Noein is a series about a girl that is thought to be some sort of cosmic keystone and thus is sought after by two alternate dimensions for various purposes. The series tosses around Quantum Mechanics in every episode, and does so with incredible liberties taken. Primarily it works with the theory that every action you do creates a parallel universe, which is one way of looking at it, but some of their time travel-dimension hopping-future altering plot lines resemble real science, but are just plain wrong.
Although a popular time travel plot in the west, Occult Academy is one of only a handful of time travel anime series to be about an apocalyptic future sending someone to the past to prevent it. In this case, the future was overrun by aliens, so they send a man back a few years into the past to destroy an object responsible known as the Nostradamus Key. Like in stories like Twelve Monkeys, he is not exactly a super awesome future soldier either.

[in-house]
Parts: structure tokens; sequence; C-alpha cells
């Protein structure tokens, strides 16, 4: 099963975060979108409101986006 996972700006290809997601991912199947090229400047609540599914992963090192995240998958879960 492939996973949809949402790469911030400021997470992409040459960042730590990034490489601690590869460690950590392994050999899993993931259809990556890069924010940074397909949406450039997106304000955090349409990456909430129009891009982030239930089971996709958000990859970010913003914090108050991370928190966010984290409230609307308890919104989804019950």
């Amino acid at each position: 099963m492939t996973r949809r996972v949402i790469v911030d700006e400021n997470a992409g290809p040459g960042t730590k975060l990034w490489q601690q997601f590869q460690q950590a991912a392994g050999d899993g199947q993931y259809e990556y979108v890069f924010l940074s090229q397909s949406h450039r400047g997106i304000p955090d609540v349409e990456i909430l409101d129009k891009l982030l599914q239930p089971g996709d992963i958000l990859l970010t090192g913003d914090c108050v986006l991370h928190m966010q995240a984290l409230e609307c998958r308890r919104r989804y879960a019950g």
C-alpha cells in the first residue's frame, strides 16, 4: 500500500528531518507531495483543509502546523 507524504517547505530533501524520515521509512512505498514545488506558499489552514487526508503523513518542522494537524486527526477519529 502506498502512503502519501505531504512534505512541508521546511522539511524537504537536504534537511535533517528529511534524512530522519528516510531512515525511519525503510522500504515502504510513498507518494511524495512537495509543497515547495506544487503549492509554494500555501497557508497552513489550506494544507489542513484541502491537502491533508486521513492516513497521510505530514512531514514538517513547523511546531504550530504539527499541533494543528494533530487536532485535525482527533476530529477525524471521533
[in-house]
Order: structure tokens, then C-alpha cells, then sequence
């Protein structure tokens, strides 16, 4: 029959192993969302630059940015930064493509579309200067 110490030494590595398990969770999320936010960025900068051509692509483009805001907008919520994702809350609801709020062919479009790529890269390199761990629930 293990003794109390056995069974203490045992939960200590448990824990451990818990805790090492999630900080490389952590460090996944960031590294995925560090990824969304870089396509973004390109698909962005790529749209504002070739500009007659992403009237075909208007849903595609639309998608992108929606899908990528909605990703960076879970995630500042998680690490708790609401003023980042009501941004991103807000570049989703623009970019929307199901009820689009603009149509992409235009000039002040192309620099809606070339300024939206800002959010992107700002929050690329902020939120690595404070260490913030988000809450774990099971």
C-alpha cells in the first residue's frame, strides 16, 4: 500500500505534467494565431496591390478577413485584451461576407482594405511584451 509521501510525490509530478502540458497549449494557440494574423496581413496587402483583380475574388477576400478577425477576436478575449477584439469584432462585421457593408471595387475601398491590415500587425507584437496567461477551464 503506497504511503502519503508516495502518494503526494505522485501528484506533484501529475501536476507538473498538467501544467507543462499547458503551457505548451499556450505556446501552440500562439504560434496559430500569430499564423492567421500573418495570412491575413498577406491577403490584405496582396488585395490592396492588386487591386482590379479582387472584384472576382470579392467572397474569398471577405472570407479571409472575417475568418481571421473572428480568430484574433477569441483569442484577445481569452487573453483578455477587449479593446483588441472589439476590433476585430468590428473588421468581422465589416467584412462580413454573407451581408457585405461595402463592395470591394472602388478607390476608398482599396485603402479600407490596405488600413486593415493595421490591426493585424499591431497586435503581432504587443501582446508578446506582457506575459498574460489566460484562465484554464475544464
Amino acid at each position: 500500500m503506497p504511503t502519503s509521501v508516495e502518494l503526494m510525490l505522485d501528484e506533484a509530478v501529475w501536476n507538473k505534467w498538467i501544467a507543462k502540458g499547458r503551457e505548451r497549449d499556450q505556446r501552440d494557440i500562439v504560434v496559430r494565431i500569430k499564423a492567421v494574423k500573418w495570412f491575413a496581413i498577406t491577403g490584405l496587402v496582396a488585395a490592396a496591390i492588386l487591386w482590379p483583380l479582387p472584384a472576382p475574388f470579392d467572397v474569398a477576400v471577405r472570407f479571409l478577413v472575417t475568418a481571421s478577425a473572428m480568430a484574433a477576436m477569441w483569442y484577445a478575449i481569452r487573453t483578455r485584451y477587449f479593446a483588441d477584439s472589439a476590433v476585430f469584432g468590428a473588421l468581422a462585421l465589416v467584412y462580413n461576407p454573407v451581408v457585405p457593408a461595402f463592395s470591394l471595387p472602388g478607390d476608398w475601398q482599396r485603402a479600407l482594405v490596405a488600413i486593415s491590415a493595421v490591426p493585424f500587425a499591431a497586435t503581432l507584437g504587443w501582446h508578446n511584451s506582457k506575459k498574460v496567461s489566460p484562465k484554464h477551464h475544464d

The Melancholy of Haruhi Suzumiya
Endless Eight. Need I say more?
Okay, for a little context, Haruhi has reality-bending powers that she is unaware of, often causing the supernatural affairs throughout the show. However, in the Endless Eight, she doesn’t want the summer to end so she forces her friends (and the audience) to replay the last day of summer over and over again with only slight changes.
Lazy animation team or genius writing? You decide.
Despite the name, the time travel aspect of Future Diary doesn’t come in until much later in the story and comes with a big dose of spoilers. However, as a major character in the series is literally the God of Space and Time, time travel isn’t exactly something beyond the realm of possibilities.